Today’s factismal: Markduk will meet Ishtar in their heavenly boudoir tonight.
If you ask an astronomer what the three brightest stars in the sky are, odds are she’ll tell you “Canopus in Carinae (the Keel), Sirius in Canis Major (the Big Dog), and Sol in the Solar System”. But if you had asked an ancient Babylonian the same question, odds are he would have told you that they were Marduk (which we know as Jupiter), Nergal (which we know as Mars), and Ishtar (which we know as Venus). That’s because when the Babylonians were busy inventing astronomy, they didn’t know the difference between a planet and a star; they thought that any light in the sky was a “star”. But they were able to track the “stars” and to keep track of their travels. Babylonians were among the first to predict such things as eclipses and solstices and conjunctions – times when two or more planets would appear to come very near in the sky.
That last was the most interesting thing to them, outside of comets which were unpredictable and therefore had to be terrible harbingers of doom. How important were conjunctions? Out of the seventy tablets of Babylonian astrology known as the Enuma anu elil, a full twenty deal with the meaning of planetary conjunctions. And that means that the Babylonians would have loved the sky tonight!
If you go out just after sunset tonight and look low in the western sky, you will see two bright “stars” just touching. They were Marduk and Ishtar to the Babylonians; to us, they are Jupiter and Venus. Two of the brightest planets in the sky look as if they are colliding. To the Babylonians, it would have seemed to be an omen of amazing importance. To us, it is just cool. Now, even though Jupiter and Venus look like they are colliding, in truth, they are about four and a half times farther apart than the Earth is from the Sun, a distance of some 400 million miles!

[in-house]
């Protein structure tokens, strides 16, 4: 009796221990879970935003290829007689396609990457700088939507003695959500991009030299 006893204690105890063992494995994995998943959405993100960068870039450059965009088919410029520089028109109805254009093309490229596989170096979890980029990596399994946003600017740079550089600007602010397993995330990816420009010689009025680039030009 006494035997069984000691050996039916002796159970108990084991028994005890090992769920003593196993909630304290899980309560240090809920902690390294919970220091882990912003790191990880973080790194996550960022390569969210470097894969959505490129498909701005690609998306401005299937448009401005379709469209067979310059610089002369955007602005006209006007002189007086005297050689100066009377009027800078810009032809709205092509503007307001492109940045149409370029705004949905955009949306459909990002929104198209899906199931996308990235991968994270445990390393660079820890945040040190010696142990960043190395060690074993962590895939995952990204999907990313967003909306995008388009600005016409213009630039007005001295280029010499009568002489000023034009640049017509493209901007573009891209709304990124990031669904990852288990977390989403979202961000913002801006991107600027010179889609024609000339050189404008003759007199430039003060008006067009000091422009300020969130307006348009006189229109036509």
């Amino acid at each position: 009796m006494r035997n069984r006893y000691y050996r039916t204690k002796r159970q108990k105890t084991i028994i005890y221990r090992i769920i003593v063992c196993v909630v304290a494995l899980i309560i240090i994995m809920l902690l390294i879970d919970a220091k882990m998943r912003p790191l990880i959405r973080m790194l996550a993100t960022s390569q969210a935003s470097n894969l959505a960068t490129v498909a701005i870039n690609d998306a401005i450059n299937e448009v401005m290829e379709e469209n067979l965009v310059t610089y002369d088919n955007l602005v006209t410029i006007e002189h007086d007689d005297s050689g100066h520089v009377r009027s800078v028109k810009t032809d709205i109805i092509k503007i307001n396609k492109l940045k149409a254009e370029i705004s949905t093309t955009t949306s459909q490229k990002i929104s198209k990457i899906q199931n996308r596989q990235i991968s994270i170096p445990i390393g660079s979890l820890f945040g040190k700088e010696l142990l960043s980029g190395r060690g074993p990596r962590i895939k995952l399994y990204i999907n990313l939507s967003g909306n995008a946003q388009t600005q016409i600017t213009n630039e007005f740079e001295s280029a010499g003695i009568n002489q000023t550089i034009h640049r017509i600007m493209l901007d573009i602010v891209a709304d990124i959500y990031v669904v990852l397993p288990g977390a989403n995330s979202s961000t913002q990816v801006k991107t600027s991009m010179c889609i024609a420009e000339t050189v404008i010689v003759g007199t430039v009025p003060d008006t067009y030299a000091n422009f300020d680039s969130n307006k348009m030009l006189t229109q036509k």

Even better, if you watch long enough, you may get to see a shooting star. That’s because the Earth is crossing the path of comet Pons-Winnecke which sprays out tons of dust and ice during each of its 6.37 year-long orbits. As the cometary debris hits the atmosphere, it burns up as a small meteor. And if you’d like to cap the evening with some citizen science, why not count the meteors using NASA’s Meteor Counter App? It is free to download from Apple and Google and is easy to use. The data you find will be used by NASA to help protect us from the possibility of a really bit meteor hitting the Earth and becoming a terrible harbinger of doom. (See – those Babylonians were completely crazy!) To learn more, peek at: